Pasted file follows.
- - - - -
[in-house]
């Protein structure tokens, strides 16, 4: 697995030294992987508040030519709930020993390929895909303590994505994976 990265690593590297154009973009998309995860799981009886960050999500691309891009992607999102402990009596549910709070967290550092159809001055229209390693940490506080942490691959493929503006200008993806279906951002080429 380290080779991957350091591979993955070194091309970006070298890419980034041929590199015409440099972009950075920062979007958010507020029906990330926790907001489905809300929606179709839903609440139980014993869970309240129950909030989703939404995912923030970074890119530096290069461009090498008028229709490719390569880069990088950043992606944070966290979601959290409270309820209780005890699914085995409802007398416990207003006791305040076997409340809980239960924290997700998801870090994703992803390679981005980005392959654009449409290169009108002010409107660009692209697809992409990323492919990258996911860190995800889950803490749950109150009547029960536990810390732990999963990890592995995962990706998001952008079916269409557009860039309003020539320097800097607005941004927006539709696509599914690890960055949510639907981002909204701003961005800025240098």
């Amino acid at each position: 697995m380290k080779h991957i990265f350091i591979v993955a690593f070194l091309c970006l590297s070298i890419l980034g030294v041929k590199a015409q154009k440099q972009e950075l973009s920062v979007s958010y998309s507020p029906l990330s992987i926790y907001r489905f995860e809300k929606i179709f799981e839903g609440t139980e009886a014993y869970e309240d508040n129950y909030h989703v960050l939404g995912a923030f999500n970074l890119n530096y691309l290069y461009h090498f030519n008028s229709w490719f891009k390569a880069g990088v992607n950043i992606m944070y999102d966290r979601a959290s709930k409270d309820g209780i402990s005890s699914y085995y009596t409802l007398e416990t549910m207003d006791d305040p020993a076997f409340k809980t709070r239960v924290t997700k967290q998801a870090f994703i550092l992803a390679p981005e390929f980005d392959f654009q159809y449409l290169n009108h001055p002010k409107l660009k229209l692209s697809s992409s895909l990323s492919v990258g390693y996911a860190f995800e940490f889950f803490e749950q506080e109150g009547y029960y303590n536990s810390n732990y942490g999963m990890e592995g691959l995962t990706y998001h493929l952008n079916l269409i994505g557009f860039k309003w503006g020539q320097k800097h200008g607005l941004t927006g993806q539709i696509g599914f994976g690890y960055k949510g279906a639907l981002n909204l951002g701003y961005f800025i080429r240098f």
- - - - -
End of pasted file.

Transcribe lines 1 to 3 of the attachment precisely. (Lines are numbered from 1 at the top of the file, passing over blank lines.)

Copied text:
[in-house]
């Protein structure tokens, strides 16, 4: 697995030294992987508040030519709930020993390929895909303590994505994976 990265690593590297154009973009998309995860799981009886960050999500691309891009992607999102402990009596549910709070967290550092159809001055229209390693940490506080942490691959493929503006200008993806279906951002080429 380290080779991957350091591979993955070194091309970006070298890419980034041929590199015409440099972009950075920062979007958010507020029906990330926790907001489905809300929606179709839903609440139980014993869970309240129950909030989703939404995912923030970074890119530096290069461009090498008028229709490719390569880069990088950043992606944070966290979601959290409270309820209780005890699914085995409802007398416990207003006791305040076997409340809980239960924290997700998801870090994703992803390679981005980005392959654009449409290169009108002010409107660009692209697809992409990323492919990258996911860190995800889950803490749950109150009547029960536990810390732990999963990890592995995962990706998001952008079916269409557009860039309003020539320097800097607005941004927006539709696509599914690890960055949510639907981002909204701003961005800025240098």
């Amino acid at each position: 697995m380290k080779h991957i990265f350091i591979v993955a690593f070194l091309c970006l590297s070298i890419l980034g030294v041929k590199a015409q154009k440099q972009e950075l973009s920062v979007s958010y998309s507020p029906l990330s992987i926790y907001r489905f995860e809300k929606i179709f799981e839903g609440t139980e009886a014993y869970e309240d508040n129950y909030h989703v960050l939404g995912a923030f999500n970074l890119n530096y691309l290069y461009h090498f030519n008028s229709w490719f891009k390569a880069g990088v992607n950043i992606m944070y999102d966290r979601a959290s709930k409270d309820g209780i402990s005890s699914y085995y009596t409802l007398e416990t549910m207003d006791d305040p020993a076997f409340k809980t709070r239960v924290t997700k967290q998801a870090f994703i550092l992803a390679p981005e390929f980005d392959f654009q159809y449409l290169n009108h001055p002010k409107l660009k229209l692209s697809s992409s895909l990323s492919v990258g390693y996911a860190f995800e940490f889950f803490e749950q506080e109150g009547y029960y303590n536990s810390n732990y942490g999963m990890e592995g691959l995962t990706y998001h493929l952008n079916l269409i994505g557009f860039k309003w503006g020539q320097k800097h200008g607005l941004t927006g993806q539709i696509g599914f994976g690890y960055k949510g279906a639907l981002n909204l951002g701003y961005f800025i080429r240098f």